We spent Christmas 2015 in Iceland and people are always asking me for tips of what to do, where to eat, where to buy yarn. I better write it up here so I don’t have to dig up all my notes all the time.
Yarn is everywhere in Reykjavik. In grocery stores, in souvenir stores, at stores in the airport, in random clothing stores. The standard Icelandic yarn is Ístex Léttlopi and it is probably the only thing that is cheap in Iceland. The first yarn shop I went to was Storkurinn, which sells not only Icelandic yarn but also yarn from around the world. They moved locations and are now a bit further from downtown, but I think it is still worth a trip. In addition to yarn, the store carries an amazing selection of buttons. I bought a few skeins of Léttlopi for a shawl there but regret to this day not having bought Hélène Magnusson’s lovely Icelandic yarn. After wandering all over Reykjavik for a week and browsing online, it seems that the best place to stock up on Icelandic yarn is The Handknitting Association of Iceland, which is also where you can buy handknit sweaters and cardigans. There are two stores downtown, one of which carries more yarn. That’s where I bought enough yarn for a cardigan and a vest for the equivalent of $40.
The food in Iceland was fantastic. It was also very expensive. I basically stopped trying to convert the money into Canadian dollars, and just went with the flow. Some highlights of our trip:
- Kex Hostel – It was probably the place we went to the most. The hostel has an amazing cafe area, with a lovely patio in the summer and an amazing view of the bay and the mountains across. We went for their famous buffet breakfast, then again for lunch on another day, and then again for coffee a couple times. It’s a great place to just sit, write postcards, knit, relax. The food is excellent, the coffee is from Reykjavik Roasters, and they serve lots of craft beers. Highly recommended.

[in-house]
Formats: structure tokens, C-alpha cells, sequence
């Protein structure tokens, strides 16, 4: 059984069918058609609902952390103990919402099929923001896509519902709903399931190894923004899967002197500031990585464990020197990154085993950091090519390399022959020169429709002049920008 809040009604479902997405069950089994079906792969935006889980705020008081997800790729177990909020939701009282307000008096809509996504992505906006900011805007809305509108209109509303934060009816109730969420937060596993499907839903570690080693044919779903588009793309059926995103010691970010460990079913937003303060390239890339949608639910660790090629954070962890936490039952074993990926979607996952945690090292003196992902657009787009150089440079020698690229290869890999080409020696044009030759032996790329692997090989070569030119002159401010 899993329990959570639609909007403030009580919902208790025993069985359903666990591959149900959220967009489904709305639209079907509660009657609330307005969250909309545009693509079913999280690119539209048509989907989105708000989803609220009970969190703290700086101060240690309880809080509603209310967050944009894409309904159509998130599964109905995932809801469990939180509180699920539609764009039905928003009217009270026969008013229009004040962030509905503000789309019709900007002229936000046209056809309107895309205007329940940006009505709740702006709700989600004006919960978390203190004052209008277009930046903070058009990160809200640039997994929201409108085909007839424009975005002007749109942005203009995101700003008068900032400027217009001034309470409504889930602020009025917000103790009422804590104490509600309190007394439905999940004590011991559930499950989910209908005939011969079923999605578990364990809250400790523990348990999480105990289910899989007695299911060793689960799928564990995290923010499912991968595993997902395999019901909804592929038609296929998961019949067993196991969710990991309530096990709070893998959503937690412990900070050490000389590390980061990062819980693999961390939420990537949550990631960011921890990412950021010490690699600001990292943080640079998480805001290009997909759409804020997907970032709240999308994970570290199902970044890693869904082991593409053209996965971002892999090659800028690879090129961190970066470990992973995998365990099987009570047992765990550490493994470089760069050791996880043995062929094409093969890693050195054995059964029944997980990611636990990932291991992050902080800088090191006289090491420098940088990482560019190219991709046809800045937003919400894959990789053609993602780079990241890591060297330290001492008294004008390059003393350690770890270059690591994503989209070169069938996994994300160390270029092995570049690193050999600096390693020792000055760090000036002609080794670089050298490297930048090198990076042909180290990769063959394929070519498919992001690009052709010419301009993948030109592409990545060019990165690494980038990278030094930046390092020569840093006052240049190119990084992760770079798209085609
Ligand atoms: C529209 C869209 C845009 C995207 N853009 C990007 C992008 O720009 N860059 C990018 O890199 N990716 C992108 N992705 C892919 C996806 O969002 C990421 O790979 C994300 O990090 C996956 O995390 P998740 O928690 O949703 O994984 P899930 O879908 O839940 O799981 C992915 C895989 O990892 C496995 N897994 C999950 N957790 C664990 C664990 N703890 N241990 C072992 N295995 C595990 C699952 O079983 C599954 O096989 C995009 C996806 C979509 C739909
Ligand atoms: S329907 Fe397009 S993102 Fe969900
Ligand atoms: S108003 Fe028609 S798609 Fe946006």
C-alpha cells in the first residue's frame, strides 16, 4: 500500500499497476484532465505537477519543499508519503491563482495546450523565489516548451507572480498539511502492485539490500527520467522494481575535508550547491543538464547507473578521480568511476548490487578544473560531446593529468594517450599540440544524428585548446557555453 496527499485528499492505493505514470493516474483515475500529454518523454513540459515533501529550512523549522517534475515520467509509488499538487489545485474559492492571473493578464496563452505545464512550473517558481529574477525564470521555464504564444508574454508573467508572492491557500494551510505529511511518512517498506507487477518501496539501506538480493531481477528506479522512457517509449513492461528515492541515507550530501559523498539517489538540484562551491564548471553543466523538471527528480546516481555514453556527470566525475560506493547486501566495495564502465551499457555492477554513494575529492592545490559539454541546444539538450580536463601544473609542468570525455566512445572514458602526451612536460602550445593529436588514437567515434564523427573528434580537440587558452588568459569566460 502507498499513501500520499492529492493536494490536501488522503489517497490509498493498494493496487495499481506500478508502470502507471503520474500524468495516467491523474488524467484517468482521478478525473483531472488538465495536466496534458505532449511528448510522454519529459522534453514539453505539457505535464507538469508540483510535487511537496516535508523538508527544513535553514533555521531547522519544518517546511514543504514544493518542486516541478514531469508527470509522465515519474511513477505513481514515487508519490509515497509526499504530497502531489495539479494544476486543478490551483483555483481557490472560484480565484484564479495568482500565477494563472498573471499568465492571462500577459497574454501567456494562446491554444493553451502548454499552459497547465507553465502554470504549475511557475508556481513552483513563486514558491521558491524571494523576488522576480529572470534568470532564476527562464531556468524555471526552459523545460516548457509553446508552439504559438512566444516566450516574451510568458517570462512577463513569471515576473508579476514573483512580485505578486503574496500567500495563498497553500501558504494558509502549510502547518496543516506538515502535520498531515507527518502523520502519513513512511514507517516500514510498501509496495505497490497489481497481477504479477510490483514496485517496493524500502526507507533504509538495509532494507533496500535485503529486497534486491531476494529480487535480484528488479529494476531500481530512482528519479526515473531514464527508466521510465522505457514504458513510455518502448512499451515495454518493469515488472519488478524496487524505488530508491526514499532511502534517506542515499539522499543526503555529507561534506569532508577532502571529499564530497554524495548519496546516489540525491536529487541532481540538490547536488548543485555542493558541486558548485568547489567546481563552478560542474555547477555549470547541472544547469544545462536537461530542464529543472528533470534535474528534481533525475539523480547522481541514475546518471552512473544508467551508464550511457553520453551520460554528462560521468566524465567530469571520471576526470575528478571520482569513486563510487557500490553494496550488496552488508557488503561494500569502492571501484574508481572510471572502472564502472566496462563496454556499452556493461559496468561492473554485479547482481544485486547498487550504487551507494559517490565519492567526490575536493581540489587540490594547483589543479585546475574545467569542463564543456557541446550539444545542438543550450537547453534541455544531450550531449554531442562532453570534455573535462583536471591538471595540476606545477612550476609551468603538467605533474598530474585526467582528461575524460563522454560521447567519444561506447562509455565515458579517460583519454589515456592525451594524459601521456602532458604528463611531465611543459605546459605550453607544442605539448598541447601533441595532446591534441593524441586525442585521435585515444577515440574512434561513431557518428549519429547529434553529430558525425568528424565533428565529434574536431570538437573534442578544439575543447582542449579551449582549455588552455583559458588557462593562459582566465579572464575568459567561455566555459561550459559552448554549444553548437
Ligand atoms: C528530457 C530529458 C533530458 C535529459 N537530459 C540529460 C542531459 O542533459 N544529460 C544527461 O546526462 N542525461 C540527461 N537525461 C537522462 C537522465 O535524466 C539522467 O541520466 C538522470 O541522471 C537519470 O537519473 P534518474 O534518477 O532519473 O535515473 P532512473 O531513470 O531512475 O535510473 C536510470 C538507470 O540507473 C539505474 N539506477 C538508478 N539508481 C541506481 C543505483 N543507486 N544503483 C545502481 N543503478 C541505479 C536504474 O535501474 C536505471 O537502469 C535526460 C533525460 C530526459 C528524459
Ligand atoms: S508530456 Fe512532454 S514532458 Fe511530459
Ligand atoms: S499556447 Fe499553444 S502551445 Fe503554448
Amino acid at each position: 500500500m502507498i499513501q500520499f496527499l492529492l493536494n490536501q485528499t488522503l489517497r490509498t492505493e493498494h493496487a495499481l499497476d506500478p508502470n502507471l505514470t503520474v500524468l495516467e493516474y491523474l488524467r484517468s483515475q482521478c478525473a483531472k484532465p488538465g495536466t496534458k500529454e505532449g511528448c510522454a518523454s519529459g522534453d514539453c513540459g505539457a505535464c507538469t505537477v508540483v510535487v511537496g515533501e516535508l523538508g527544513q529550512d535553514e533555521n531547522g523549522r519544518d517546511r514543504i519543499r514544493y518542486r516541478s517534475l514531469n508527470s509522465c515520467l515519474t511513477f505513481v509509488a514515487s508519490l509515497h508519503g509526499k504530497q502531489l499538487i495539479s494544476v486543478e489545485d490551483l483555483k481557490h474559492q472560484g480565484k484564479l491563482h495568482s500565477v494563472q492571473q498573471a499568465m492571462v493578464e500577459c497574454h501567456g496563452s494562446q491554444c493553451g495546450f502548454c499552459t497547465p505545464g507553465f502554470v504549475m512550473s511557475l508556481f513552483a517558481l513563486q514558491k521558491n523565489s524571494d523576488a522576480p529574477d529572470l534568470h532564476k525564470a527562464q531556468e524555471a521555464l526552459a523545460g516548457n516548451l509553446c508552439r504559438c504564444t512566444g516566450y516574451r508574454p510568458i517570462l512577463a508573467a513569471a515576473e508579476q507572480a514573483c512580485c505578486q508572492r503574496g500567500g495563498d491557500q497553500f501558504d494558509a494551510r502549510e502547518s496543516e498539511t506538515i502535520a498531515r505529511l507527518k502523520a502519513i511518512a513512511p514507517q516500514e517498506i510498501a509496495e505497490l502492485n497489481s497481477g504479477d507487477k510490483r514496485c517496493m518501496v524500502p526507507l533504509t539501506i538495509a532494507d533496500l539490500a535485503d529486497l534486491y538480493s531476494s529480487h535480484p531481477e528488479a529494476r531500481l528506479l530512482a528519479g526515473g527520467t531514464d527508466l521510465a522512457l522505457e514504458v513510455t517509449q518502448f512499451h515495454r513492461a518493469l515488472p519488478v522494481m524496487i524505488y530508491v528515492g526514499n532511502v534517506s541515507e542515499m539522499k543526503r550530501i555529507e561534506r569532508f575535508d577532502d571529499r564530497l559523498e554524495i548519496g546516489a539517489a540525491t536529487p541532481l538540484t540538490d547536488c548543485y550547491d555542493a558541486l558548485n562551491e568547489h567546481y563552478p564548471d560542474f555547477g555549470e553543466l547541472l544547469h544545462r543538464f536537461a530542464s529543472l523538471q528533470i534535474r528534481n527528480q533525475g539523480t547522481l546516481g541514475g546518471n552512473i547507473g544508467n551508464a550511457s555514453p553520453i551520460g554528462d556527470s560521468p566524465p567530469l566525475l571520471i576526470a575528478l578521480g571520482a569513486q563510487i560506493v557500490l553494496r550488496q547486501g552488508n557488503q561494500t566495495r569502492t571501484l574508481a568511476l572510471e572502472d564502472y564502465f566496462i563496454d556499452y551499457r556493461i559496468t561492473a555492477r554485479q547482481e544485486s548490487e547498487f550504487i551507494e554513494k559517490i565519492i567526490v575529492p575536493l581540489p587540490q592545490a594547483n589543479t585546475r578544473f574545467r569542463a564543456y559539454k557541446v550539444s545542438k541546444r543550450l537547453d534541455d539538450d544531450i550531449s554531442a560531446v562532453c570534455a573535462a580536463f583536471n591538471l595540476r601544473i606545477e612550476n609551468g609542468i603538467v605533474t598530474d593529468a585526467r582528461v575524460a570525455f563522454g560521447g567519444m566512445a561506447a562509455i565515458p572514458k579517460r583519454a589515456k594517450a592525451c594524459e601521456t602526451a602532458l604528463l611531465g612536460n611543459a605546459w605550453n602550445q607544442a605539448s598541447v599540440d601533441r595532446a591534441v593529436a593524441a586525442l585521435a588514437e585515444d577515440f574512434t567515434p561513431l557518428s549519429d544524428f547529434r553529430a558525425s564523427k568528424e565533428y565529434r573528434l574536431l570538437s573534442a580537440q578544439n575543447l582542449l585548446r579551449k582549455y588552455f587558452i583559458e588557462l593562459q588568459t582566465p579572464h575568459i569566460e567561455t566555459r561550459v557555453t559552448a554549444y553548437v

- Mandi – I am very sorry we only discovered Mandi on our final two days in Reykjavik. It doesn’t look like the kind of place you would want to go in. It has that corner store vibe and the only sitting is bar style along the edges of the store. See link above. But if you like fish, order the Mandi Specialty Fish and then thank me later. OMG. So good. And ridiculously cheap by Reykjavik standards. Trust me. Go there.
- Icelandic Fish & Chips – It was one of the first places we went to and it was excellent. The fish anywhere in Reykjavik was amazing. There’s a neat little volcano museum next door.
- Reykjavik Roasters – Put simply, one of the best roasters in Europe. On any half decent list of cafés to go around the world if you are a coffee geek like me. It was busy and crowded when we went but it was still worth it. Excellent place to buy coffee beans to bring home. Excellent cortado.
- Nora Magasin – Very high quality food here. Alan had the famous deep fried chicken and I had a fish dish (of course). It was an excellent meal.
- Skúli Craft Bar – The place to go for craft beer. A very wide selection that included some interesting Icelandic options.
- Sandholt Bakery – The most amazing sourdough bread I have had. Also a good spot for lunch.
What to do
It was winter, so we didn’t feel brave enough to rent a car and drive around. The weather can be very treacherous in Iceland, so ALWAYS listen when a local tell you to avoid one thing or another. There was a thick binder full of news clippings at the tourist office of tourists who died or were terribly injured because they did not listen to the locals. In the end, we booked a few day trips from Reykjavik Excursions, the same company that runs the shuttles to and from the airport. We took the Golden Circle tour with a stop at the Fontana Spa and the trip to the Blue Lagoon. The rest of the time we simply walked around Reykavik from coffeeshop, to restaurant, to cafe, to bar, with the occasional museum and opera house thrown in.
It was an amazing trip. Alan and I talked about it for months. I definitely want to go back in the summer.